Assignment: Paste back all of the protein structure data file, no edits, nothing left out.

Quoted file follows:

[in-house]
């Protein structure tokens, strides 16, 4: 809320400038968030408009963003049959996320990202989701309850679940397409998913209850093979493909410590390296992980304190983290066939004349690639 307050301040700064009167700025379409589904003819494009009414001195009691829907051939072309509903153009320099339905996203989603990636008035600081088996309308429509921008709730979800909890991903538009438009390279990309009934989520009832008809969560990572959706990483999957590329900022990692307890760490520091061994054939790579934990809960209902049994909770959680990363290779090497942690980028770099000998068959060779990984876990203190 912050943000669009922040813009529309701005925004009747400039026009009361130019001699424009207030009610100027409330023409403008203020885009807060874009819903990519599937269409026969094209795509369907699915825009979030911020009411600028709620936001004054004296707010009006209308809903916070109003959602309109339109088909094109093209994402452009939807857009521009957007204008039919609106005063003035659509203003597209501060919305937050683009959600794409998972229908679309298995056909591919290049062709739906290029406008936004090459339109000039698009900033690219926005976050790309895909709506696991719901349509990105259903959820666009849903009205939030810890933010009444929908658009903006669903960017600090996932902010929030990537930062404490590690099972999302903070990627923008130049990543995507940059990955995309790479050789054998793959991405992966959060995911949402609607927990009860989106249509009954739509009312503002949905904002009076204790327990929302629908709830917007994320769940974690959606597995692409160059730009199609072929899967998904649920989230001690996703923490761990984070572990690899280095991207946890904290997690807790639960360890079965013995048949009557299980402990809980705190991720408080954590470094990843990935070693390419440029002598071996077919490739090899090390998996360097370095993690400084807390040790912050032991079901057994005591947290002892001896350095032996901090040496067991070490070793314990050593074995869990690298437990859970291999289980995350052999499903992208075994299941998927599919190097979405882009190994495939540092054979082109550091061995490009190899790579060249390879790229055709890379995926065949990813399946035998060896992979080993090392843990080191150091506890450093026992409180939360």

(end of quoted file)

[in-house]
């Protein structure tokens, strides 16, 4: 809320400038968030408009963003049959996320990202989701309850679940397409998913209850093979493909410590390296992980304190983290066939004349690639 307050301040700064009167700025379409589904003819494009009414001195009691829907051939072309509903153009320099339905996203989603990636008035600081088996309308429509921008709730979800909890991903538009438009390279990309009934989520009832008809969560990572959706990483999957590329900022990692307890760490520091061994054939790579934990809960209902049994909770959680990363290779090497942690980028770099000998068959060779990984876990203190 912050943000669009922040813009529309701005925004009747400039026009009361130019001699424009207030009610100027409330023409403008203020885009807060874009819903990519599937269409026969094209795509369907699915825009979030911020009411600028709620936001004054004296707010009006209308809903916070109003959602309109339109088909094109093209994402452009939807857009521009957007204008039919609106005063003035659509203003597209501060919305937050683009959600794409998972229908679309298995056909591919290049062709739906290029406008936004090459339109000039698009900033690219926005976050790309895909709506696991719901349509990105259903959820666009849903009205939030810890933010009444929908658009903006669903960017600090996932902010929030990537930062404490590690099972999302903070990627923008130049990543995507940059990955995309790479050789054998793959991405992966959060995911949402609607927990009860989106249509009954739509009312503002949905904002009076204790327990929302629908709830917007994320769940974690959606597995692409160059730009199609072929899967998904649920989230001690996703923490761990984070572990690899280095991207946890904290997690807790639960360890079965013995048949009557299980402990809980705190991720408080954590470094990843990935070693390419440029002598071996077919490739090899090390998996360097370095993690400084807390040790912050032991079901057994005591947290002892001896350095032996901090040496067991070490070793314990050593074995869990690298437990859970291999289980995350052999499903992208075994299941998927599919190097979405882009190994495939540092054979082109550091061995490009190899790579060249390879790229055709890379995926065949990813399946035998060896992979080993090392843990080191150091506890450093026992409180939360």